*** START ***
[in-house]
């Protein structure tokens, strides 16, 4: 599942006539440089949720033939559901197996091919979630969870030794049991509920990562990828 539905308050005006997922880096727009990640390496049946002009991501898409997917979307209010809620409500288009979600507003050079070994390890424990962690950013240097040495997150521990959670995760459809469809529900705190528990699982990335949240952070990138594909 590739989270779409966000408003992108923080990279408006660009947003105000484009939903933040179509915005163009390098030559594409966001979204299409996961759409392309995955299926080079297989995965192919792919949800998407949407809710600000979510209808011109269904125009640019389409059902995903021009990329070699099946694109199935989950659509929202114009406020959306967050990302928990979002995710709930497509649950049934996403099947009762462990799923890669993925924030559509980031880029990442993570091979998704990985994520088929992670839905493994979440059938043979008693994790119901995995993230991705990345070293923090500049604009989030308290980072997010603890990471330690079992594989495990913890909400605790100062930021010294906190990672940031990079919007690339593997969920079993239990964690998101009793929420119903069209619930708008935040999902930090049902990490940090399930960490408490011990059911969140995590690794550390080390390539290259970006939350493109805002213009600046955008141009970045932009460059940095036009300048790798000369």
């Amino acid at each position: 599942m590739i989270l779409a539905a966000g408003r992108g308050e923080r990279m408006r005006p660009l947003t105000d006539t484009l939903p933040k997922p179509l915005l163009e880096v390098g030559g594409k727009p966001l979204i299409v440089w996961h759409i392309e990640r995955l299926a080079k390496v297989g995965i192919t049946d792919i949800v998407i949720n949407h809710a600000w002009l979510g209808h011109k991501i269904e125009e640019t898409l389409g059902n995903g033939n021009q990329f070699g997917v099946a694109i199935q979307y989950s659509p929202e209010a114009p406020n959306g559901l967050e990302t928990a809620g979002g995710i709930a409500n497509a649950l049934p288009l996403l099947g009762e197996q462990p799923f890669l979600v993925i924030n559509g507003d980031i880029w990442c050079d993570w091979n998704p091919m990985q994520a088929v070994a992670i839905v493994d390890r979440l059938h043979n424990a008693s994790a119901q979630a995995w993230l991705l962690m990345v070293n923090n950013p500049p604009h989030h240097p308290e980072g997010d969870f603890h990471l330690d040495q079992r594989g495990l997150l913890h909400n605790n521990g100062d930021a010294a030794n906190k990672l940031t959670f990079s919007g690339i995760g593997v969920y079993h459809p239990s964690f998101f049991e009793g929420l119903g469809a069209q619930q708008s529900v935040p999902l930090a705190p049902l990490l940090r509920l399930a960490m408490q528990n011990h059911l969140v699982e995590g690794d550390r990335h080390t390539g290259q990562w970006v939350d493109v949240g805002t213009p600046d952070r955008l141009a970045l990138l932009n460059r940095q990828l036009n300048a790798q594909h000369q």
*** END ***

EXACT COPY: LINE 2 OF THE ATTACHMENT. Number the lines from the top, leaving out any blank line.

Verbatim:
């Protein structure tokens, strides 16, 4: 599942006539440089949720033939559901197996091919979630969870030794049991509920990562990828 539905308050005006997922880096727009990640390496049946002009991501898409997917979307209010809620409500288009979600507003050079070994390890424990962690950013240097040495997150521990959670995760459809469809529900705190528990699982990335949240952070990138594909 590739989270779409966000408003992108923080990279408006660009947003105000484009939903933040179509915005163009390098030559594409966001979204299409996961759409392309995955299926080079297989995965192919792919949800998407949407809710600000979510209808011109269904125009640019389409059902995903021009990329070699099946694109199935989950659509929202114009406020959306967050990302928990979002995710709930497509649950049934996403099947009762462990799923890669993925924030559509980031880029990442993570091979998704990985994520088929992670839905493994979440059938043979008693994790119901995995993230991705990345070293923090500049604009989030308290980072997010603890990471330690079992594989495990913890909400605790100062930021010294906190990672940031990079919007690339593997969920079993239990964690998101009793929420119903069209619930708008935040999902930090049902990490940090399930960490408490011990059911969140995590690794550390080390390539290259970006939350493109805002213009600046955008141009970045932009460059940095036009300048790798000369």